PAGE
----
The summit of Hilly Fields stands 175 feet above sea level and commands excellent views over Lewisham and the City.
The park has a children's playground, enclosed picnic area, three tennis courts and a converted basketball court. A walk down the slope brings you to the Francis Drake Bowling Club.
A new cafe with toilets opened up this summer.
To mark the millennium, a stone circle of twelve large granite stones and two tall shadow-casting stones were erected in the park.
Hilly Fields Crescent
History of Hilly Fields
Octavia Hill, one of the three founders of the National Trust, had a passionate interest in the housing conditions of the London working classes. In 1884 she had assumed responsibility, on behalf of the Ecclesiastical Commissioners, for 133 homes in Deptford.
In a poorly furnished room in one of the Deptford homes, she noticed on one occasion a vase of freshly picked wild flowers. On being told they had been picked on Hilly Fields, she set off the same day to see the place; she was concerned not only with the housing of London’s poor but also with the overall environment where they lived. For this reason she campaigned vigorously against the loss of the open spaces that were enjoyed by Londoners, especially the poorest members of society.
Hilly Fields, at that time, was mostly farmland, with an area of game shooting to the south. The latter had already been leased to developers for building, and Deptford Common, just to the north, had also disappeared.
When plans were announced to build over Hilly Fields, Octavia Hill was instrumental in helping local people set up a campaign, and also raise funds, to save the land as a public park. As a direct result of the campaign, Hilly Fields was purchased by the London County Council with substantial donations from a number of sympathetic charities and City companies. Part of the site had been used for brickmaking and this area was levelled and the swampy sections were drained. On 16th May 1896, Hilly Fields was dedicated to the public.
Nature and conservation
Tall hawthorns more or less form a woodland canopy, with an understorey of blackthorn and an occasional elder. The ground flora consists of bramble, nettles and cleavers, with a few clumps of stinking iris. This plant, typical of damp ancient woods, has probably colonised here from nearby gardens.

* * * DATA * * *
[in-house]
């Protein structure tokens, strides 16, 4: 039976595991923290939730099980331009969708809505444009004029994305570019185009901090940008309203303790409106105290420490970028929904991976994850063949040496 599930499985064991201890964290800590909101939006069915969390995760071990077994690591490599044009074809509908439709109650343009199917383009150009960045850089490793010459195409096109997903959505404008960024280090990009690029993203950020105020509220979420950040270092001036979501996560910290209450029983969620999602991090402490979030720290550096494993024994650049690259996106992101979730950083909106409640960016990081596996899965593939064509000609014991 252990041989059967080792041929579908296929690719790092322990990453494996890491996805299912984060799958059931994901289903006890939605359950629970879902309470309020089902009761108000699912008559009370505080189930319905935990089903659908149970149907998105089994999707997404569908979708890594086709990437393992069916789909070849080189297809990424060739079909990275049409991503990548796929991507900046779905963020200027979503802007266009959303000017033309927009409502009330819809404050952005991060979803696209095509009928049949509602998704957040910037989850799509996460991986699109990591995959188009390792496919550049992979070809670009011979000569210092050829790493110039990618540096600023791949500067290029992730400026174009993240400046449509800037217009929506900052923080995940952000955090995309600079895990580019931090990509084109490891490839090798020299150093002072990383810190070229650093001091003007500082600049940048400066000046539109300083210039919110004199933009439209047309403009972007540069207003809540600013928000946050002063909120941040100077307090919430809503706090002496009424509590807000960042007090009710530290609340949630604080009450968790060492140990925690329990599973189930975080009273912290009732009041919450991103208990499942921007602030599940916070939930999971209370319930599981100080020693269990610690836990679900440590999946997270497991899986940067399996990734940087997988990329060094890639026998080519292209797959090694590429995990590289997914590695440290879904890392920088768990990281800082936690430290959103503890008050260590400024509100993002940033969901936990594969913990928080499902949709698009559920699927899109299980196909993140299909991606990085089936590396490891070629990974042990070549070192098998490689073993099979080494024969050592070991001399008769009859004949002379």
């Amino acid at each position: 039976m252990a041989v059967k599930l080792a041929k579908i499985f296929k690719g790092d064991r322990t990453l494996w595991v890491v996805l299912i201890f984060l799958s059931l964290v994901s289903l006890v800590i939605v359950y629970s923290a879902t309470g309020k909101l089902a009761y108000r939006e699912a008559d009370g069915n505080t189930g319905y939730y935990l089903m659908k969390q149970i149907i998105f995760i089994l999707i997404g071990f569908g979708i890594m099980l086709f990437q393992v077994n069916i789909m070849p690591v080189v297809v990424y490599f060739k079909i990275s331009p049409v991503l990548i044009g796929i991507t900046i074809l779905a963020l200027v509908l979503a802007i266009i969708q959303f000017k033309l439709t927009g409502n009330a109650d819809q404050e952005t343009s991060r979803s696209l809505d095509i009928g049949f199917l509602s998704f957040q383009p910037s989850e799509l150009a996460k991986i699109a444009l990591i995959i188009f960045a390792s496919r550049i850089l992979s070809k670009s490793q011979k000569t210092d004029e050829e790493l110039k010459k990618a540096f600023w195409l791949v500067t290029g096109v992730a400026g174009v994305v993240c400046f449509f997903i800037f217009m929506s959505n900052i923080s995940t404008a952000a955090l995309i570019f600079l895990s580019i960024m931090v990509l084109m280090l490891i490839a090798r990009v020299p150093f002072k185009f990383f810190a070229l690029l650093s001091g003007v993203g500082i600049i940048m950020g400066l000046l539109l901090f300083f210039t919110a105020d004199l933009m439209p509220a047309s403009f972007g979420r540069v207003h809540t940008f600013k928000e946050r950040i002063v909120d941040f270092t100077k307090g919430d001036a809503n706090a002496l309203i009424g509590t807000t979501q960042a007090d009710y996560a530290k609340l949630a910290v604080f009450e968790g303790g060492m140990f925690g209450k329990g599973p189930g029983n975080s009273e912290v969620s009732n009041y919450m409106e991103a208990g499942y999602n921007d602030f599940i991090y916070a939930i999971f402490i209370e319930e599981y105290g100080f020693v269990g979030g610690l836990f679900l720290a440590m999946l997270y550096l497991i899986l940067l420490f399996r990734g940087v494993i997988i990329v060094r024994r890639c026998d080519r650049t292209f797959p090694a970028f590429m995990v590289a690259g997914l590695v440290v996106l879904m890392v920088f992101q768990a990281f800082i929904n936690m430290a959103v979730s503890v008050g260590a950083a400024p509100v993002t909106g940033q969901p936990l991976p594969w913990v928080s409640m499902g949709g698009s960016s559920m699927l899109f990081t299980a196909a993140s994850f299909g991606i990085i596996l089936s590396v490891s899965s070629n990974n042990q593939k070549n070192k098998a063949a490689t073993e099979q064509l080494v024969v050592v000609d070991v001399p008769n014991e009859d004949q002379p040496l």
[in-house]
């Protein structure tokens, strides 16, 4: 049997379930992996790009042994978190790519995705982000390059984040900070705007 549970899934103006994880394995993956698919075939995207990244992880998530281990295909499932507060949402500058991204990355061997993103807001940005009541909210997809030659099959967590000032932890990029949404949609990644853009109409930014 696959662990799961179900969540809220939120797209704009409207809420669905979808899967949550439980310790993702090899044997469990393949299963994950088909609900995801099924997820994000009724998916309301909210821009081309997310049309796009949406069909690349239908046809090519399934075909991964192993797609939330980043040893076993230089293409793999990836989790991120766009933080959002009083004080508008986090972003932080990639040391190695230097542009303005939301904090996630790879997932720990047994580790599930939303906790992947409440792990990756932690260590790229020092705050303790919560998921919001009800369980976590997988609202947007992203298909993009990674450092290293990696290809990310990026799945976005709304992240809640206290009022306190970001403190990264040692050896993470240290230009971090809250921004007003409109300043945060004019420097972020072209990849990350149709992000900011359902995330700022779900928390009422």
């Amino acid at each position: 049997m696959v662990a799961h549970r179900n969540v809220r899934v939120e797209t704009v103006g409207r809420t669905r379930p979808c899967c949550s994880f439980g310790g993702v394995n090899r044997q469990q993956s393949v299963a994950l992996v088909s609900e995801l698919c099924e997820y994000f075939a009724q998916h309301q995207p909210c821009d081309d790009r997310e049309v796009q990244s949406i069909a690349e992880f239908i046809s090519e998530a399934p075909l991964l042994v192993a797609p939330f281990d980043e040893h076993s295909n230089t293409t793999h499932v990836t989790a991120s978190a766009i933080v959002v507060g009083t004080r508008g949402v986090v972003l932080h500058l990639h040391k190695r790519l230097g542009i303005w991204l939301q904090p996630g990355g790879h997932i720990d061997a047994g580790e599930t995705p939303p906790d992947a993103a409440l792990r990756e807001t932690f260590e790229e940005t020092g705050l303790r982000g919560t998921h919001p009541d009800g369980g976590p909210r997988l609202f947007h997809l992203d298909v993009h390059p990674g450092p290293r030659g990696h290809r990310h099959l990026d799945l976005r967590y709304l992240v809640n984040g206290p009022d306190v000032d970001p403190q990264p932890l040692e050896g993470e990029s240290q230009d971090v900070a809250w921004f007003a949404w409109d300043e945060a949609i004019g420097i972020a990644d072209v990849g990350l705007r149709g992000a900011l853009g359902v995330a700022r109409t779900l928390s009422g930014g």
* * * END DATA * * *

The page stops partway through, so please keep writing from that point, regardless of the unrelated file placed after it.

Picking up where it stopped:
Although its pale yellowy-brown flowers are less spectacular than those of other irises, it is a popular garden plant for its bright orange seeds, which show through the split seed pod throughout the winter. Since 1995, an area at the foot of the hill, alongside Adelaide Avenue, has been managed as a meadow, with a single annual cut in autumn.
This area contains a particularly high diversity of grasses; at least twelve species can be found here, including meadow barley, smaller cat’s-tail and tall fescue. Common wild flowers, such as autumn hawkbit, smooth hawk’s-beard and white clover, have flourished.
More surprisingly, several clumps of prickly sedge, a very rare plant in Lewisham, have also appeared. It may well be that other parts of the park would be found to be equally rich if the vegetation was allowed to grow.
For its size, the reserve supports surprisingly large populations of butterflies. Speckled woods are particularly abundant, meadow browns can be seen in a tiny patch of rough grassland on the edge of the scrub, and the black, hairy caterpillars of the small tortoiseshell can be seen on sunny nettle patches.
Good numbers of common birds nest in the scrub, the songs of robin, blackbird and Mistle thrush bringing delight to park users and to local people whose gardens the birds frequently visit.
Despite the idyllic, rural-sounding name, the majority of Hilly Fields consists of short-mown grass with a few, mostly exotic, trees, and is of little nature conservation interest. However, on the southern edge of the park, at the end of Eastern Road, a teardrop-shaped patch of mature hawthorn scrub provides an oasis for wildlife on the edge of the green desert.
The nature reserve is managed by our nature conservation section with assistance from Prendergast School, which has occupied buildings in the middle of Hilly Fields since 1880.
The gates of the reserve are kept locked for security reasons (the reserve backs onto private gardens), but keys are held by the school and by several local residents. The site is regularly used for environmental education, and groups of people with disabilities frequently visit.